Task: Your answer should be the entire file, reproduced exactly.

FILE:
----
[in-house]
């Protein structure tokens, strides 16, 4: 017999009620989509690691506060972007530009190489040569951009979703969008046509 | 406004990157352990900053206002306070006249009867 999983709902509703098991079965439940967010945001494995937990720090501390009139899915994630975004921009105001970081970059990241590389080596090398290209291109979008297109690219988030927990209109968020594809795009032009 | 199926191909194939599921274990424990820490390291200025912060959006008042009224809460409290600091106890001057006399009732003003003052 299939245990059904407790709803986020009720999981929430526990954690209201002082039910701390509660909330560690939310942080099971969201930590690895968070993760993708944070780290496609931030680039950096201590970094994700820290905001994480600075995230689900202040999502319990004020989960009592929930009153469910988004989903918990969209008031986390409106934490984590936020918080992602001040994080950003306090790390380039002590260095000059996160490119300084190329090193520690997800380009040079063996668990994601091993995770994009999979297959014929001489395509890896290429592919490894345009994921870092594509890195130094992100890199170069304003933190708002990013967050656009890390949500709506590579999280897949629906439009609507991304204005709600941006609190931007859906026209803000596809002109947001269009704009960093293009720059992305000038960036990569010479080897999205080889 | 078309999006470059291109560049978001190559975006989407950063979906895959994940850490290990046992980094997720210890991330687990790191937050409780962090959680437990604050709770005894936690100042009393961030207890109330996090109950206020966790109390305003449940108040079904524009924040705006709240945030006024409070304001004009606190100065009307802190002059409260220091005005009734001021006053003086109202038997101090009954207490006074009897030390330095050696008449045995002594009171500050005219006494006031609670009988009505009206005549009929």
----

[in-house]
């Protein structure tokens, strides 16, 4: 017999009620989509690691506060972007530009190489040569951009979703969008046509 | 406004990157352990900053206002306070006249009867 999983709902509703098991079965439940967010945001494995937990720090501390009139899915994630975004921009105001970081970059990241590389080596090398290209291109979008297109690219988030927990209109968020594809795009032009 | 199926191909194939599921274990424990820490390291200025912060959006008042009224809460409290600091106890001057006399009732003003003052 299939245990059904407790709803986020009720999981929430526990954690209201002082039910701390509660909330560690939310942080099971969201930590690895968070993760993708944070780290496609931030680039950096201590970094994700820290905001994480600075995230689900202040999502319990004020989960009592929930009153469910988004989903918990969209008031986390409106934490984590936020918080992602001040994080950003306090790390380039002590260095000059996160490119300084190329090193520690997800380009040079063996668990994601091993995770994009999979297959014929001489395509890896290429592919490894345009994921870092594509890195130094992100890199170069304003933190708002990013967050656009890390949500709506590579999280897949629906439009609507991304204005709600941006609190931007859906026209803000596809002109947001269009704009960093293009720059992305000038960036990569010479080897999205080889 | 078309999006470059291109560049978001190559975006989407950063979906895959994940850490290990046992980094997720210890991330687990790191937050409780962090959680437990604050709770005894936690100042009393961030207890109330996090109950206020966790109390305003449940108040079904524009924040705006709240945030006024409070304001004009606190100065009307802190002059409260220091005005009734001021006053003086109202038997101090009954207490006074009897030390330095050696008449045995002594009171500050005219006494006031609670009988009505009206005549009929």